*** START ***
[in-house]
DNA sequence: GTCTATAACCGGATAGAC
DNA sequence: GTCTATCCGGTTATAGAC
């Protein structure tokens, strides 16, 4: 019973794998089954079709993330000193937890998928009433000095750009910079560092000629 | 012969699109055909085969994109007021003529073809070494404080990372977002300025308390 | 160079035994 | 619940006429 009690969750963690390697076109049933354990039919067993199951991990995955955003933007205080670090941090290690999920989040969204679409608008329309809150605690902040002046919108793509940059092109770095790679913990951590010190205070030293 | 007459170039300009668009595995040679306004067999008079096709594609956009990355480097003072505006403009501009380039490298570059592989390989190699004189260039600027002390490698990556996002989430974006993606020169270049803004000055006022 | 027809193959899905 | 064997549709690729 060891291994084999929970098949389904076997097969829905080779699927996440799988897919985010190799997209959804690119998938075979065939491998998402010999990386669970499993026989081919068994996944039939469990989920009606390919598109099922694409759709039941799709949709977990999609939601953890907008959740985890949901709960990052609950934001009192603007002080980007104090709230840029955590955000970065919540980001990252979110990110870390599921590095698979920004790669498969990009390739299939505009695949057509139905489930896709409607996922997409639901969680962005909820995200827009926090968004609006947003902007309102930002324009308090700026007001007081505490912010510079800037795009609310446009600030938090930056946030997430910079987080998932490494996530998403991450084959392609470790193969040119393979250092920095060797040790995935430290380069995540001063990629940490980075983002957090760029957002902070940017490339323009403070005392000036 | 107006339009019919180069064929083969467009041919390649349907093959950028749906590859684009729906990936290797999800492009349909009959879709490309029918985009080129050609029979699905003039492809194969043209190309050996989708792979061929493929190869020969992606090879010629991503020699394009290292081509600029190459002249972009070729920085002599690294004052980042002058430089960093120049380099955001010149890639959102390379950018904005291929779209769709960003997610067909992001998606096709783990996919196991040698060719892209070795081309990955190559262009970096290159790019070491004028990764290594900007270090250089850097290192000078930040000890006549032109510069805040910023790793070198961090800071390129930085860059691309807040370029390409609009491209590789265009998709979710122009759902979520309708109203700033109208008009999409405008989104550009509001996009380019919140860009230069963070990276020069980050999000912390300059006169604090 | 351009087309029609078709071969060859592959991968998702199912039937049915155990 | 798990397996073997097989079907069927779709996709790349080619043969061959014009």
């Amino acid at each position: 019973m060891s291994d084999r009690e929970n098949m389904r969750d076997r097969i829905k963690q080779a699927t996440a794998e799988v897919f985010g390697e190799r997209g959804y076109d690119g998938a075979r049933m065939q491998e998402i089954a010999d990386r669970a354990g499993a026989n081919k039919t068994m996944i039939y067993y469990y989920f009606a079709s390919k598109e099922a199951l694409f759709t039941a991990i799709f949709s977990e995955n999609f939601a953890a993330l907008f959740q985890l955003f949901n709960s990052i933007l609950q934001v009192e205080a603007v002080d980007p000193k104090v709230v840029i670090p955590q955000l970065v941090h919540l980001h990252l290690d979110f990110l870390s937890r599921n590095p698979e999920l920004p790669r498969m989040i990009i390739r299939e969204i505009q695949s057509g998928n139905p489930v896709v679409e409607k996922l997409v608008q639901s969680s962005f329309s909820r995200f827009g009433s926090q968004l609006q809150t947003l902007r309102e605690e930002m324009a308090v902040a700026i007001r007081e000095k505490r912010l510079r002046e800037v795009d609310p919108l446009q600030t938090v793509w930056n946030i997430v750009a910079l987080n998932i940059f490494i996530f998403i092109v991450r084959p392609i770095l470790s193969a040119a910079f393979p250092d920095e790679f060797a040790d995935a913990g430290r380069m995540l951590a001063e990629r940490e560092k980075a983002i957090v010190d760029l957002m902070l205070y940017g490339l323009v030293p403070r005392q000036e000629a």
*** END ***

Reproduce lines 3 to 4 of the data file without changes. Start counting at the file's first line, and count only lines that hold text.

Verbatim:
DNA sequence: GTCTATCCGGTTATAGAC
């Protein structure tokens, strides 16, 4: 019973794998089954079709993330000193937890998928009433000095750009910079560092000629 | 012969699109055909085969994109007021003529073809070494404080990372977002300025308390 | 160079035994 | 619940006429 009690969750963690390697076109049933354990039919067993199951991990995955955003933007205080670090941090290690999920989040969204679409608008329309809150605690902040002046919108793509940059092109770095790679913990951590010190205070030293 | 007459170039300009668009595995040679306004067999008079096709594609956009990355480097003072505006403009501009380039490298570059592989390989190699004189260039600027002390490698990556996002989430974006993606020169270049803004000055006022 | 027809193959899905 | 064997549709690729 060891291994084999929970098949389904076997097969829905080779699927996440799988897919985010190799997209959804690119998938075979065939491998998402010999990386669970499993026989081919068994996944039939469990989920009606390919598109099922694409759709039941799709949709977990999609939601953890907008959740985890949901709960990052609950934001009192603007002080980007104090709230840029955590955000970065919540980001990252979110990110870390599921590095698979920004790669498969990009390739299939505009695949057509139905489930896709409607996922997409639901969680962005909820995200827009926090968004609006947003902007309102930002324009308090700026007001007081505490912010510079800037795009609310446009600030938090930056946030997430910079987080998932490494996530998403991450084959392609470790193969040119393979250092920095060797040790995935430290380069995540001063990629940490980075983002957090760029957002902070940017490339323009403070005392000036 | 107006339009019919180069064929083969467009041919390649349907093959950028749906590859684009729906990936290797999800492009349909009959879709490309029918985009080129050609029979699905003039492809194969043209190309050996989708792979061929493929190869020969992606090879010629991503020699394009290292081509600029190459002249972009070729920085002599690294004052980042002058430089960093120049380099955001010149890639959102390379950018904005291929779209769709960003997610067909992001998606096709783990996919196991040698060719892209070795081309990955190559262009970096290159790019070491004028990764290594900007270090250089850097290192000078930040000890006549032109510069805040910023790793070198961090800071390129930085860059691309807040370029390409609009491209590789265009998709979710122009759902979520309708109203700033109208008009999409405008989104550009509001996009380019919140860009230069963070990276020069980050999000912390300059006169604090 | 351009087309029609078709071969060859592959991968998702199912039937049915155990 | 798990397996073997097989079907069927779709996709790349080619043969061959014009």